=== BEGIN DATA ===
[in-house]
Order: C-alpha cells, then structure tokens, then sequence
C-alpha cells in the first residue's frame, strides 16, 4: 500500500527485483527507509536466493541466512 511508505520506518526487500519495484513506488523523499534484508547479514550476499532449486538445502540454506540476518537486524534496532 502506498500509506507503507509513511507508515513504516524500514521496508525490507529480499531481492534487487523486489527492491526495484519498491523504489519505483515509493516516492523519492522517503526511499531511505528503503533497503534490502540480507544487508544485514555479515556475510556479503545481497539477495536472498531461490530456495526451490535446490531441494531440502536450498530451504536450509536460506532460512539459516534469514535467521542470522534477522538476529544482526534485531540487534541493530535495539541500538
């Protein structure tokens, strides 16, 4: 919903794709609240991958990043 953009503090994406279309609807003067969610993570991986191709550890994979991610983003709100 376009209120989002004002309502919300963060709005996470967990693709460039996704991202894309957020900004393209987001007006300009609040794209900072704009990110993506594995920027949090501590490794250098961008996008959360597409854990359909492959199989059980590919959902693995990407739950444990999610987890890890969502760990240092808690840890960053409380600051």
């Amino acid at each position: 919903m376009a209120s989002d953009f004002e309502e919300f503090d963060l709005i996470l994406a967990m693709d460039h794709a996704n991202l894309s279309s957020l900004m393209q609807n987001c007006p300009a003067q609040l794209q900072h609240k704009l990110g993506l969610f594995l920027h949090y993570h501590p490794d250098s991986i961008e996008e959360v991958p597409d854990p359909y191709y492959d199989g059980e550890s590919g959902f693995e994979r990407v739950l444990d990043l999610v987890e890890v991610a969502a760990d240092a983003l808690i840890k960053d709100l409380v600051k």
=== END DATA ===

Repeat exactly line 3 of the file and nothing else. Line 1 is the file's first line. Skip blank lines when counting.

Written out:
C-alpha cells in the first residue's frame, strides 16, 4: 500500500527485483527507509536466493541466512 511508505520506518526487500519495484513506488523523499534484508547479514550476499532449486538445502540454506540476518537486524534496532 502506498500509506507503507509513511507508515513504516524500514521496508525490507529480499531481492534487487523486489527492491526495484519498491523504489519505483515509493516516492523519492522517503526511499531511505528503503533497503534490502540480507544487508544485514555479515556475510556479503545481497539477495536472498531461490530456495526451490535446490531441494531440502536450498530451504536450509536460506532460512539459516534469514535467521542470522534477522538476529544482526534485531540487534541493530535495539541500538